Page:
The article suggests the use of social representations theory to provide a positive approach to peace research and a theoretical framework for understanding peace movements. Studying peace, war and conflict in this perspective enables exploration of these concepts as objects socially constructed, elaborated and shared by different groups. Four groups of activists are compared with people not belonging to any association, in order to investigate the existence of particular social representations of peace, war and conflict. As in previous cross-cultural research, an independent social representation of peace emerges only among activists. The social representation of war is also different in the two groups: nonactivists see it as frightening, whereas activists see ways of tackling it. The greatest difference between the two groups is in the social representation of conflict. Conflict is assimilated to war for non-activists, whereas activists represent it as more manageable and normal. The results support the idea of understanding peace activism as a particular form of coping -community coping -based on the group as a whole, rather than on individual capacity to manage problems. At a theoretical level, the article discusses the importance of linking social representations to practice and group identification. At a practical level, it suggests that support for pacifism will be only transient and superficial until these underlying differences in representations can be changed.* We wish to thank the editor and three anonymous referees from JPR for their constructive comments on earlier drafts of the manuscript. We also wish to thank the individuals and the associations who cooperated in the study. A replication dataset can be found at
We tested Kanter's (1977aKanter's ( , 1977b theory concerning the effects of group proportions (sex ratios) on visibility, polarization and assimilation, using natural groups of women and men in academia. Study 1 compared male-skewed and male-tilted settings and found evidence of greater polarization by minority women than majority men. The only effect of group proportions occurred for perceived dispersion as a measure of assimilation; replicating Brown and Smith (1989), men showed an out-group (OH), and women an in-group (IH), homogeneity effect, and both effects were accentuated in the skewed setting. Study 2 extended the research to include maleskewed, male-tilted, balanced and female-tilted sex ratios. Men's OH effect declined as relative out-group size increased, and women's IH effect declined as relative in-group size increased. There was also a linear decrease in relative perceived in-group impact and status as actual relative in-group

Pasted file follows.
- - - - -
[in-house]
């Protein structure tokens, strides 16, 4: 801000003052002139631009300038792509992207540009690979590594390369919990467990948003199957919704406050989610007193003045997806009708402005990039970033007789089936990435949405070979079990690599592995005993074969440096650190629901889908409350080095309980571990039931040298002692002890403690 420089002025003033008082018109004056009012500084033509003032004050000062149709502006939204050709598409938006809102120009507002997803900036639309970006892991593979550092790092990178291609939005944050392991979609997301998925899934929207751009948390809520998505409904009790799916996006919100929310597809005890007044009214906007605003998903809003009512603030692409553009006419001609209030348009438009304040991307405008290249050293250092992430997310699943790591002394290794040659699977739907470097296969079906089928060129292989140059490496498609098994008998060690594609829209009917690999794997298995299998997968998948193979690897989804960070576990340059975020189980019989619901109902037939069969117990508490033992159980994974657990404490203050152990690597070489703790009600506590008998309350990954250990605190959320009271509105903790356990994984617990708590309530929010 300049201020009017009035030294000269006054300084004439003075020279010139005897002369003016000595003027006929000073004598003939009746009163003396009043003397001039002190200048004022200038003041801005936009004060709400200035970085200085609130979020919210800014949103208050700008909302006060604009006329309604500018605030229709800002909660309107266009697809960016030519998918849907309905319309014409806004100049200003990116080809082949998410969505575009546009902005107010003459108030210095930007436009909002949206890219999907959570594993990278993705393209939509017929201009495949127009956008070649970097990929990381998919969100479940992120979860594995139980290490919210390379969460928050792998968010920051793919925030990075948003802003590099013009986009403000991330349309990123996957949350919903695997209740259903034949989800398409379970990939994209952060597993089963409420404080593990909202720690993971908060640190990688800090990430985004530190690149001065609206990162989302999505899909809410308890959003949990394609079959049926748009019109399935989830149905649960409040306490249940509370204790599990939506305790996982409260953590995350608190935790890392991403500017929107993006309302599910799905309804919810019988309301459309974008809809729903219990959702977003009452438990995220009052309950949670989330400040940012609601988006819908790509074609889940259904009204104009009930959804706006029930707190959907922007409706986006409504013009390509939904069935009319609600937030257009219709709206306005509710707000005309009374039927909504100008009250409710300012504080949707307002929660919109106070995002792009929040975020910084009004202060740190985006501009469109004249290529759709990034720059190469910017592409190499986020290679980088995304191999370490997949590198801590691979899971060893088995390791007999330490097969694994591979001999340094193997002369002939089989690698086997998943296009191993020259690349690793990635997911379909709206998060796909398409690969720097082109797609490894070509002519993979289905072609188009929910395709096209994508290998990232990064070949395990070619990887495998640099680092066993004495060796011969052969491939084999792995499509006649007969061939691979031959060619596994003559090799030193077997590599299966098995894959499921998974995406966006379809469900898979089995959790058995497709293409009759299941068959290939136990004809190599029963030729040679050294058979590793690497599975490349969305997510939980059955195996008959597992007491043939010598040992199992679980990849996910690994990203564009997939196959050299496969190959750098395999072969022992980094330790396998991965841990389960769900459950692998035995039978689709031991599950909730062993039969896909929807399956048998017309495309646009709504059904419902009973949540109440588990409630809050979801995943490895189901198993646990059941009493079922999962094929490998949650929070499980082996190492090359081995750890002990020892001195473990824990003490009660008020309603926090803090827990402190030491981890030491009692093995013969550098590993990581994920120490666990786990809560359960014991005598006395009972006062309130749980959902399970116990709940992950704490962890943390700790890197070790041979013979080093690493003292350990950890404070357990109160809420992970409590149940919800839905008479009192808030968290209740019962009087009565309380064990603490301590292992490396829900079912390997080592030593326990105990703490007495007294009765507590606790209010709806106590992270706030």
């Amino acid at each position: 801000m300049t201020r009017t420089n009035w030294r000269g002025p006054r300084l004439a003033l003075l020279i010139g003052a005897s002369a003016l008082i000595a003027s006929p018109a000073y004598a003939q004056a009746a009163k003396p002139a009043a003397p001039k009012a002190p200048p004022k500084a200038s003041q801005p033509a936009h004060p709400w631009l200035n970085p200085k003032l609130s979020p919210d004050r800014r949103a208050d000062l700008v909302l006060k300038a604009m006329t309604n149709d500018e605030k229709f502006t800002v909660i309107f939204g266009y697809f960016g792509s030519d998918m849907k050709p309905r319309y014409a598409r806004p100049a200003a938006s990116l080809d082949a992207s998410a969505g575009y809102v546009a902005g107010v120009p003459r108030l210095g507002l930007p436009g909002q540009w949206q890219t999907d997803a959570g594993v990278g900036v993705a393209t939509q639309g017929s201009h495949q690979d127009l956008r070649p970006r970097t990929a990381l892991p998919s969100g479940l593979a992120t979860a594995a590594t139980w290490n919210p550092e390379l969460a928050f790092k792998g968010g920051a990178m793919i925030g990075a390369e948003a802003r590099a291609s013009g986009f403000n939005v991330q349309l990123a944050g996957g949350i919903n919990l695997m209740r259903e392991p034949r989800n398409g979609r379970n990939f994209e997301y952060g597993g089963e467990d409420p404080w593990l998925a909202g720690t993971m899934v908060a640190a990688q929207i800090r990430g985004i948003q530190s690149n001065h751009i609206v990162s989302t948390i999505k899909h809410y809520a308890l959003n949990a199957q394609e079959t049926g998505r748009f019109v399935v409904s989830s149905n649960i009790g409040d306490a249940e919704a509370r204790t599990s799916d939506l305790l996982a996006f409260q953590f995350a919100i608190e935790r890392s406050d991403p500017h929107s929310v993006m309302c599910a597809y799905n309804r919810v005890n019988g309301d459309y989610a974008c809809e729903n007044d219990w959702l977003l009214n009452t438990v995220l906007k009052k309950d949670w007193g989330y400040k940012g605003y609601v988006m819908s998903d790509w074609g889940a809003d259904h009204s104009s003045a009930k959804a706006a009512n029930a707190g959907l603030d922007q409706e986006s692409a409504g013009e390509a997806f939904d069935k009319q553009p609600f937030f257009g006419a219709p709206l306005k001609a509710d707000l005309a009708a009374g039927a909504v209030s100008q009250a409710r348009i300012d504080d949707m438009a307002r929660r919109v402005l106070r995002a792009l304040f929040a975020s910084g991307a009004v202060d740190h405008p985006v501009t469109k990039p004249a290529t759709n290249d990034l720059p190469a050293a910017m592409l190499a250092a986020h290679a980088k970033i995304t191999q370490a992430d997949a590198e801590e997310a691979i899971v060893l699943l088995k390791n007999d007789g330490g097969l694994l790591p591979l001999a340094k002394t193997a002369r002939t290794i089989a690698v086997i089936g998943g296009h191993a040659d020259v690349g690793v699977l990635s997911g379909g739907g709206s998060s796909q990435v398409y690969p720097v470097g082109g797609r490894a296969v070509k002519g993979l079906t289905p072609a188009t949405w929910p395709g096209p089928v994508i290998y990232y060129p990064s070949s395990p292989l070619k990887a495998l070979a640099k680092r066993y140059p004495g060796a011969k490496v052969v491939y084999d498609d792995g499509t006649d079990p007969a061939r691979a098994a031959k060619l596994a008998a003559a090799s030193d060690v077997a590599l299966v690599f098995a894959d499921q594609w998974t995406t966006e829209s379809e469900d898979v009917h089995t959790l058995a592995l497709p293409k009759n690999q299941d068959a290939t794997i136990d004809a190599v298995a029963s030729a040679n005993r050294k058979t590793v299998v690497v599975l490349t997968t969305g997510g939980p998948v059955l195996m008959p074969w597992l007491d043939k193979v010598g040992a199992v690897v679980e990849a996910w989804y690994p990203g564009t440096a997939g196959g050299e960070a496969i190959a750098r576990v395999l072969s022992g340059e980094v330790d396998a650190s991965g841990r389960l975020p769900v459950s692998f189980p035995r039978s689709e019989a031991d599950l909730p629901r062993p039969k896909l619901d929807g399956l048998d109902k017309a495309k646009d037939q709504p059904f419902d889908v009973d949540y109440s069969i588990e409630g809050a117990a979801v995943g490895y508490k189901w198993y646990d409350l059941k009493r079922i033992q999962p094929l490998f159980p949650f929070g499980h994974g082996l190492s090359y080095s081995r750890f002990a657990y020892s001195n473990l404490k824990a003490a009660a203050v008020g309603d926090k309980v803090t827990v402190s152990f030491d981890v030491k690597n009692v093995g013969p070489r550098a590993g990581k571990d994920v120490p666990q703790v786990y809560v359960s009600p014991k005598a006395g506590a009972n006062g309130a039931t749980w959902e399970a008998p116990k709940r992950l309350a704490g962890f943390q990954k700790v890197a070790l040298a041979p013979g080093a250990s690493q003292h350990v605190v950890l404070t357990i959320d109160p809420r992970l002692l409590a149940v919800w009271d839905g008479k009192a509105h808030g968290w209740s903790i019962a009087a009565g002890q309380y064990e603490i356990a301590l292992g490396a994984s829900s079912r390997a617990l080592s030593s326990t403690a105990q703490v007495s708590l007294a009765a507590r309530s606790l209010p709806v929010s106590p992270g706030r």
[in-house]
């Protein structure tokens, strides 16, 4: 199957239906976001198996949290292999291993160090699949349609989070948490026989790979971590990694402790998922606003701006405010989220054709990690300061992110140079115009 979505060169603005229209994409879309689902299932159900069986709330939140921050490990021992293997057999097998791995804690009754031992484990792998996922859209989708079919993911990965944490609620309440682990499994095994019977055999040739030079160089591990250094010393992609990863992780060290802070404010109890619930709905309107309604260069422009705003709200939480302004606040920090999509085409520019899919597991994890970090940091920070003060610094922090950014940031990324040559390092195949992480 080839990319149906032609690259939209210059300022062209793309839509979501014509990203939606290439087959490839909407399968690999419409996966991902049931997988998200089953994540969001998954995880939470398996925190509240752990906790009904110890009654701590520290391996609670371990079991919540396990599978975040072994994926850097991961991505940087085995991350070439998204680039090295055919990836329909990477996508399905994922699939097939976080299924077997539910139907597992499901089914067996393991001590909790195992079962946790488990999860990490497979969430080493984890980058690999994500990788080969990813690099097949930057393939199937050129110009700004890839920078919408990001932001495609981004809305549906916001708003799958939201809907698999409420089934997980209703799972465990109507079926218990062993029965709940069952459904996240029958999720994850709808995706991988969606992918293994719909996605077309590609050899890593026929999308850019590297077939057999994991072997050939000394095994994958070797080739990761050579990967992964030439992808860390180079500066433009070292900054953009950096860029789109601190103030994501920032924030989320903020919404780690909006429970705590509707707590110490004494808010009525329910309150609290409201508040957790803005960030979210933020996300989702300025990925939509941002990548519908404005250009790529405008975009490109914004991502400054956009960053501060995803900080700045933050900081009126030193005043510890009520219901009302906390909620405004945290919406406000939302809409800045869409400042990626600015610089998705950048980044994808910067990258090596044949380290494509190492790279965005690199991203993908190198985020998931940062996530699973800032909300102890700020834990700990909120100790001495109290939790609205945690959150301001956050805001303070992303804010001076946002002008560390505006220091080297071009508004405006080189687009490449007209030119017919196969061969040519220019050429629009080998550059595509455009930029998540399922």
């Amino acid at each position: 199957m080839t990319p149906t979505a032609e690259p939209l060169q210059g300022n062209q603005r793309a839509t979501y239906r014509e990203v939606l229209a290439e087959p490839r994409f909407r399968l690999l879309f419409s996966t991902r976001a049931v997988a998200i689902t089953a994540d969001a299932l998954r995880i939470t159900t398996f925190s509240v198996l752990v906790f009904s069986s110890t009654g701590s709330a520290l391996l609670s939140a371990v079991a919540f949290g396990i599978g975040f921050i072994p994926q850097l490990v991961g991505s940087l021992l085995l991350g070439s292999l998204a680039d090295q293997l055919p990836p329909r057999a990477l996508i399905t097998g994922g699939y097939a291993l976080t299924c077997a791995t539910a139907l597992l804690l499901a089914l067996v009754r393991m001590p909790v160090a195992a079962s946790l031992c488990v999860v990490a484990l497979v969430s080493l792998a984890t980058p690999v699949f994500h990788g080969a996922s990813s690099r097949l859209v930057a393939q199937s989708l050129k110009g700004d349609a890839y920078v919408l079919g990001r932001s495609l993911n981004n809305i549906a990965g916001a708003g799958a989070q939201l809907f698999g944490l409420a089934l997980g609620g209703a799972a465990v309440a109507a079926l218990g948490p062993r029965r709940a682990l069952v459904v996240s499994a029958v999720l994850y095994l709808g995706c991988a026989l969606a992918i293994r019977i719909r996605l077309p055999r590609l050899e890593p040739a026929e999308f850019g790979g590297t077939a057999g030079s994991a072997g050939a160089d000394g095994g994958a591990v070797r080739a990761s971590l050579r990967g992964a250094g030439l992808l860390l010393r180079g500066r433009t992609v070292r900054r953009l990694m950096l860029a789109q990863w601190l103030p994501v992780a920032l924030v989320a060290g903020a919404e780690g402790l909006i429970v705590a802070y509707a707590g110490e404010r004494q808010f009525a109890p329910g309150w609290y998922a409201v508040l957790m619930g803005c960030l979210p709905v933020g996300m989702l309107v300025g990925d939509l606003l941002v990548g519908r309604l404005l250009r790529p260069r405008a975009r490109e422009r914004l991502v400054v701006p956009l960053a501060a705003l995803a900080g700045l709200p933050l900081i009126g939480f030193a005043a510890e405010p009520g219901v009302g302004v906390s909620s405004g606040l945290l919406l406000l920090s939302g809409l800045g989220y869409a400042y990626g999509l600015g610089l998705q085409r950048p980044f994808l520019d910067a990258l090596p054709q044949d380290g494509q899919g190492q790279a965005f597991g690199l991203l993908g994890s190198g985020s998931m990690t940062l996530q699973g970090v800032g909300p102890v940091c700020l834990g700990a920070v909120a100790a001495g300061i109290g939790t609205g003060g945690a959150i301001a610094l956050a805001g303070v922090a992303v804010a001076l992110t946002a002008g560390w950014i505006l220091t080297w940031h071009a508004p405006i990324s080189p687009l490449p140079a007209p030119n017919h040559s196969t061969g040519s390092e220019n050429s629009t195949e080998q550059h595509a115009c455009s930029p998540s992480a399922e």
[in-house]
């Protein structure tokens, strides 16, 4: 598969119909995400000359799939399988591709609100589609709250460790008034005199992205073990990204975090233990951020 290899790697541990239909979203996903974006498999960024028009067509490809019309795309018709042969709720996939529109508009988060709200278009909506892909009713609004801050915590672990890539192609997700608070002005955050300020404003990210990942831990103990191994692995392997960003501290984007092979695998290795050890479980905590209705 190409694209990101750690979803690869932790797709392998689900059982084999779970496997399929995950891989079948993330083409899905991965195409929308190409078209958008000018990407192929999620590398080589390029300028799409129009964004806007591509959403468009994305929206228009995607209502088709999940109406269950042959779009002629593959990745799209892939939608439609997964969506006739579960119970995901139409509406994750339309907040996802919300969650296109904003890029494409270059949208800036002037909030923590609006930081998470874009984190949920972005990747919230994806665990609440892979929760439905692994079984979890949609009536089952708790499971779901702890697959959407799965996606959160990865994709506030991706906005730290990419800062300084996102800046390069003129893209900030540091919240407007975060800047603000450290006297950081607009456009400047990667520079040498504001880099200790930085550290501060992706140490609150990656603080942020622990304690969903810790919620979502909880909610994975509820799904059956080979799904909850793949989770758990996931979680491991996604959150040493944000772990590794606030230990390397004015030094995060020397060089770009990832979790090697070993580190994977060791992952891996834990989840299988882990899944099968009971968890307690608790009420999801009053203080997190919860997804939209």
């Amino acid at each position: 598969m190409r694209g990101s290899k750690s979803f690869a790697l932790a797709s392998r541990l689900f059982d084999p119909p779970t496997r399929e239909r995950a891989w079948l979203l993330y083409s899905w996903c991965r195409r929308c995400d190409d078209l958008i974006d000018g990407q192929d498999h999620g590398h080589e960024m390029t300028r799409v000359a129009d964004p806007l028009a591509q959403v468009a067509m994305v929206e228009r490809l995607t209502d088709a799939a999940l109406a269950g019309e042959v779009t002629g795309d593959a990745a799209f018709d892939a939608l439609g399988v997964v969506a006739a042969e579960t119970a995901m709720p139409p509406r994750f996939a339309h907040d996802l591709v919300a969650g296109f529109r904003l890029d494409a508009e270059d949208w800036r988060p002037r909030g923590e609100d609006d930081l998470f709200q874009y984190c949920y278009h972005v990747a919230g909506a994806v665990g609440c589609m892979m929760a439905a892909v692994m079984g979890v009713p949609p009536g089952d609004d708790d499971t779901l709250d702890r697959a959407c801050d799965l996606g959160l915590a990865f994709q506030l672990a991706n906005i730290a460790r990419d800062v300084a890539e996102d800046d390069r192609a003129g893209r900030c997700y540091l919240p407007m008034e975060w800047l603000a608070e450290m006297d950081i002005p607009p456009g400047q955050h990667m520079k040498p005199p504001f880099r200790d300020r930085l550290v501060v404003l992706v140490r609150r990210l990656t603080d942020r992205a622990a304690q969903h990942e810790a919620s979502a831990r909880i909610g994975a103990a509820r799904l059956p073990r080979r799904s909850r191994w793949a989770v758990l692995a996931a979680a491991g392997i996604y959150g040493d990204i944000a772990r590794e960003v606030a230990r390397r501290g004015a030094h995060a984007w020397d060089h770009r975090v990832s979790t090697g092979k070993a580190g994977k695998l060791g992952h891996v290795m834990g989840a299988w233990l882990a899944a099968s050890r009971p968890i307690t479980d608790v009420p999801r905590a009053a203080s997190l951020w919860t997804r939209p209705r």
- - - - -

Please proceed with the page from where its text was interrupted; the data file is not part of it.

With the aim of addressing environmental concerns from an applied social psychological perspective, this study explores how regulations aimed at reducing industrial pollution contribute to short-term and long-term changes in social representations. The local river in a Valley characterised by strong interactions between industries and communities was the focus of concern. Three features of the representations were examined: images, emotional experiences and practices. The research followed a multi-method approach, using reports completed by 11-to 14-year-old school pupils and collected in three periods: 19741977; 19781980; 20072009. In the third time period, interviews and surveys were also collected. Textual data underwent lexicometric analyses and qualitative content analyses; quantitative data underwent descriptive and inferential analyses. Results show that effective regulations contributed to positive change in social representations of the river. After 30 years, however, tensions between elements of the representation are present. Images and emotional experiences of the river considerably improved, so much so that the river almost disappears from the focus of attention. Practices however are consistent with old representations of the water as noxious, indicating persistent concerns about potential pollution. Results suggest the desirability of continuing participatory engagement between citizens and local/environmental authorities, not only as new regulations are introduced but also after they have been enacted. Copyright (c) 2011 John Wiley & Sons, Ltd